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For the first time on record, some used cars are selling for a higher price than the cost to buy the same model new. How did this happen?
The COVID-19 pandemic is proving to be a good time to sell cars.
Demand for new cars is so strong there is no discounting at dealerships. In turn, that has led to rising prices for used cars.
The situation is best illustrated by the Toyota LandCruiser 300 Series. The popular Sahara a variant sells for $144,000 driveaway from a dealership.
The price on online used-car classified sites is up to a staggering $175,000, or more than $30,000 over the original price of the car.
Buyers are paying that premium in preference to waiting a forecast six months for a new one.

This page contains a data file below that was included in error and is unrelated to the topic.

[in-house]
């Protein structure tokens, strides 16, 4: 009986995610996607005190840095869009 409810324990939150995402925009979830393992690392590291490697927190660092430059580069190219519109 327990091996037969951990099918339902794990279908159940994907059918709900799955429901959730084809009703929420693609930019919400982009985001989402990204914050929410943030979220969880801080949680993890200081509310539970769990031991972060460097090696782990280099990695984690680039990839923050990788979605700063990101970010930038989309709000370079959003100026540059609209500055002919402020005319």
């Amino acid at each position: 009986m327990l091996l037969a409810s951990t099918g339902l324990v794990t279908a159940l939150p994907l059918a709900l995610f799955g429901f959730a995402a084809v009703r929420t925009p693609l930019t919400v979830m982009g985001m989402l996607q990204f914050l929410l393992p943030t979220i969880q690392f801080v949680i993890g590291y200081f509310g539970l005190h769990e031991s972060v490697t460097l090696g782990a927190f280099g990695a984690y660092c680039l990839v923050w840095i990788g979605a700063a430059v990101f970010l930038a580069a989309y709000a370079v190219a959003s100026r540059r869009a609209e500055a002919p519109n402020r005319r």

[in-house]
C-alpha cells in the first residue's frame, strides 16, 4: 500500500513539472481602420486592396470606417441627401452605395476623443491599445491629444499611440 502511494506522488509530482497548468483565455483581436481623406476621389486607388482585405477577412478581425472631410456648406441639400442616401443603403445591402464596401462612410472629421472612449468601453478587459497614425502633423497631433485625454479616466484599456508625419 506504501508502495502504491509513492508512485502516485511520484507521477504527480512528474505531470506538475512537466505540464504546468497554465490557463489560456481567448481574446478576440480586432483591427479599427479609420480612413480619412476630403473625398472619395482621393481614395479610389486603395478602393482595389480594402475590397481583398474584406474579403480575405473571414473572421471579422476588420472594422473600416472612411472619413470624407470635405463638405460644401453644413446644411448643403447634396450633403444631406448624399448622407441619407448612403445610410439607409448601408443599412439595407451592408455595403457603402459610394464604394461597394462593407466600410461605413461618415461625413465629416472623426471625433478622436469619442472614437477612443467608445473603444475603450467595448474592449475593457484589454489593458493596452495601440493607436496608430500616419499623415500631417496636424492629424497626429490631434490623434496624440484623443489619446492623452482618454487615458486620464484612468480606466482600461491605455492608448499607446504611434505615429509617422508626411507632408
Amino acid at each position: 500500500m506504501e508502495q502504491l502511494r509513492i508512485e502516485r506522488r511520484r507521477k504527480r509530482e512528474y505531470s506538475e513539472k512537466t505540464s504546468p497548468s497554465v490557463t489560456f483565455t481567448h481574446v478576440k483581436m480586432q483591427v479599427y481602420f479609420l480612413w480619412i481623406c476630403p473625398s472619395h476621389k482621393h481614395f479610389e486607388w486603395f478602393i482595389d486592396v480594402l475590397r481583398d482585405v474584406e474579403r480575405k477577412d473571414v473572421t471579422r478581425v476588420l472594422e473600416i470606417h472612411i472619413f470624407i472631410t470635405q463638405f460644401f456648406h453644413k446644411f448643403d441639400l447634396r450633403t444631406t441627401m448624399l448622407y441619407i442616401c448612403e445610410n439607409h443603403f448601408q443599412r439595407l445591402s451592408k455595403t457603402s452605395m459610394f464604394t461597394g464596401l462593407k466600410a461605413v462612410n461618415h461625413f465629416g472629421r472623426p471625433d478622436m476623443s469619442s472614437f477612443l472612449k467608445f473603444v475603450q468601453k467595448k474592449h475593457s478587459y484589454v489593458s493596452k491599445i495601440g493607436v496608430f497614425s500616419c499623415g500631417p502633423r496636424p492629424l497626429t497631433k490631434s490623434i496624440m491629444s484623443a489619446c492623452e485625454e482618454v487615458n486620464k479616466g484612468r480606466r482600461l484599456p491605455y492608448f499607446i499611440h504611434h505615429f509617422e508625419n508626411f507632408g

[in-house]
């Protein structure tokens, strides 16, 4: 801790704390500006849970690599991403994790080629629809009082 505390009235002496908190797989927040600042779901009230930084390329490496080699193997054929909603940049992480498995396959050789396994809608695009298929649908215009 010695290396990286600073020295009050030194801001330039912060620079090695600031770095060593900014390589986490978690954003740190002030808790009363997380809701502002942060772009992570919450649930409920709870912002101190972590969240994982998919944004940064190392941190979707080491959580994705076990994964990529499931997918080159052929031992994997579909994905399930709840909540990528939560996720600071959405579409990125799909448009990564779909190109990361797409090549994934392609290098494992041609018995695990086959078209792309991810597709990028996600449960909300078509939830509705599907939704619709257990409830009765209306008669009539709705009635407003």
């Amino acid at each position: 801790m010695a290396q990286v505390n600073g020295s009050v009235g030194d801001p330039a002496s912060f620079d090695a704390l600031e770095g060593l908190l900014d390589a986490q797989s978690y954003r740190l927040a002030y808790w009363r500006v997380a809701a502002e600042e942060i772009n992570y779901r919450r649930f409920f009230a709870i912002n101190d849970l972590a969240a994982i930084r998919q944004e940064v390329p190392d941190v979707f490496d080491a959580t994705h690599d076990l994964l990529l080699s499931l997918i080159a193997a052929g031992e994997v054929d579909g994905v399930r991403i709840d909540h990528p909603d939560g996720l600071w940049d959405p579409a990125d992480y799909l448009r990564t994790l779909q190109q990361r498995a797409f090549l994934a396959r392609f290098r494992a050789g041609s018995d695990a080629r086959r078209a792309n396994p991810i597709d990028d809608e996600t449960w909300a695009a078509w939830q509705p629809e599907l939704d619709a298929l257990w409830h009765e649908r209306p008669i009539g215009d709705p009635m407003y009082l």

The Toyota RAV4 is similarly affected. The official driveaway price for a new RAV4 Cruiser all-wheel-drive hybrid is $53,833 in Victoria.
Buyers face a delay of up to nine months and many aren’t prepared to wait that long, which has seen prices of second-hand vehicles soar to an average of $61,000.
Volkswagen is also feeling the pressure. The Golf hatch and Tiguan SUV are its most popular models, and both have wait times of up to five or six months.
The scenario affects virtually all major carmakers, with the exception of the Chinese-built vehicles and Mazda.